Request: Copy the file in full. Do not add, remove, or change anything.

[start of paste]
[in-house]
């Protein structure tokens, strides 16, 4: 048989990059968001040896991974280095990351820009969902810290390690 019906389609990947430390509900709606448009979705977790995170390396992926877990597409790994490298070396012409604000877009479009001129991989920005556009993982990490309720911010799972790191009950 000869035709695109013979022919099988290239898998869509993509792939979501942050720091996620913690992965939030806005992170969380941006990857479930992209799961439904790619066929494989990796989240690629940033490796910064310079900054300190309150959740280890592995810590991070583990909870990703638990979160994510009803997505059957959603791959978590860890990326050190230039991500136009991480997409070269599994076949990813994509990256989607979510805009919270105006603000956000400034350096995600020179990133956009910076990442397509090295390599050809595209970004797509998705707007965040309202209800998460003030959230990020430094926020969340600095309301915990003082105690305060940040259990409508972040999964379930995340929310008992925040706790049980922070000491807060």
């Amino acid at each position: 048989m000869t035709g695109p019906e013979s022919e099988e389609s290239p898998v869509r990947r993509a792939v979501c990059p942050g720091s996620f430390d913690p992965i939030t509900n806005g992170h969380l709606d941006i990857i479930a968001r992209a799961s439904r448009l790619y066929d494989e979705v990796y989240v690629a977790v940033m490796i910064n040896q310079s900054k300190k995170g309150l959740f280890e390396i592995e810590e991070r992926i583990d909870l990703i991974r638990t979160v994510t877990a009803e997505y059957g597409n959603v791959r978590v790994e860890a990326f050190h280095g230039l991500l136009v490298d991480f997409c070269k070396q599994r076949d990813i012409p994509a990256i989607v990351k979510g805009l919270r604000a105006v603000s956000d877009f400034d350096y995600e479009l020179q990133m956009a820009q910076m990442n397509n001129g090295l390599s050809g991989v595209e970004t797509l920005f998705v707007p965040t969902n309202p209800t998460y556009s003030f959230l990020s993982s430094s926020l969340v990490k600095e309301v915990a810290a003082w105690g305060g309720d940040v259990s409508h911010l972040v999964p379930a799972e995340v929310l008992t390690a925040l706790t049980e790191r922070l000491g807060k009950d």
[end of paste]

[in-house]
């Protein structure tokens, strides 16, 4: 048989990059968001040896991974280095990351820009969902810290390690 019906389609990947430390509900709606448009979705977790995170390396992926877990597409790994490298070396012409604000877009479009001129991989920005556009993982990490309720911010799972790191009950 000869035709695109013979022919099988290239898998869509993509792939979501942050720091996620913690992965939030806005992170969380941006990857479930992209799961439904790619066929494989990796989240690629940033490796910064310079900054300190309150959740280890592995810590991070583990909870990703638990979160994510009803997505059957959603791959978590860890990326050190230039991500136009991480997409070269599994076949990813994509990256989607979510805009919270105006603000956000400034350096995600020179990133956009910076990442397509090295390599050809595209970004797509998705707007965040309202209800998460003030959230990020430094926020969340600095309301915990003082105690305060940040259990409508972040999964379930995340929310008992925040706790049980922070000491807060």
């Amino acid at each position: 048989m000869t035709g695109p019906e013979s022919e099988e389609s290239p898998v869509r990947r993509a792939v979501c990059p942050g720091s996620f430390d913690p992965i939030t509900n806005g992170h969380l709606d941006i990857i479930a968001r992209a799961s439904r448009l790619y066929d494989e979705v990796y989240v690629a977790v940033m490796i910064n040896q310079s900054k300190k995170g309150l959740f280890e390396i592995e810590e991070r992926i583990d909870l990703i991974r638990t979160v994510t877990a009803e997505y059957g597409n959603v791959r978590v790994e860890a990326f050190h280095g230039l991500l136009v490298d991480f997409c070269k070396q599994r076949d990813i012409p994509a990256i989607v990351k979510g805009l919270r604000a105006v603000s956000d877009f400034d350096y995600e479009l020179q990133m956009a820009q910076m990442n397509n001129g090295l390599s050809g991989v595209e970004t797509l920005f998705v707007p965040t969902n309202p209800t998460y556009s003030f959230l990020s993982s430094s926020l969340v990490k600095e309301v915990a810290a003082w105690g305060g309720d940040v259990s409508h911010l972040v999964p379930a799972e995340v929310l008992t390690a925040l706790t049980e790191r922070l000491g807060k009950d």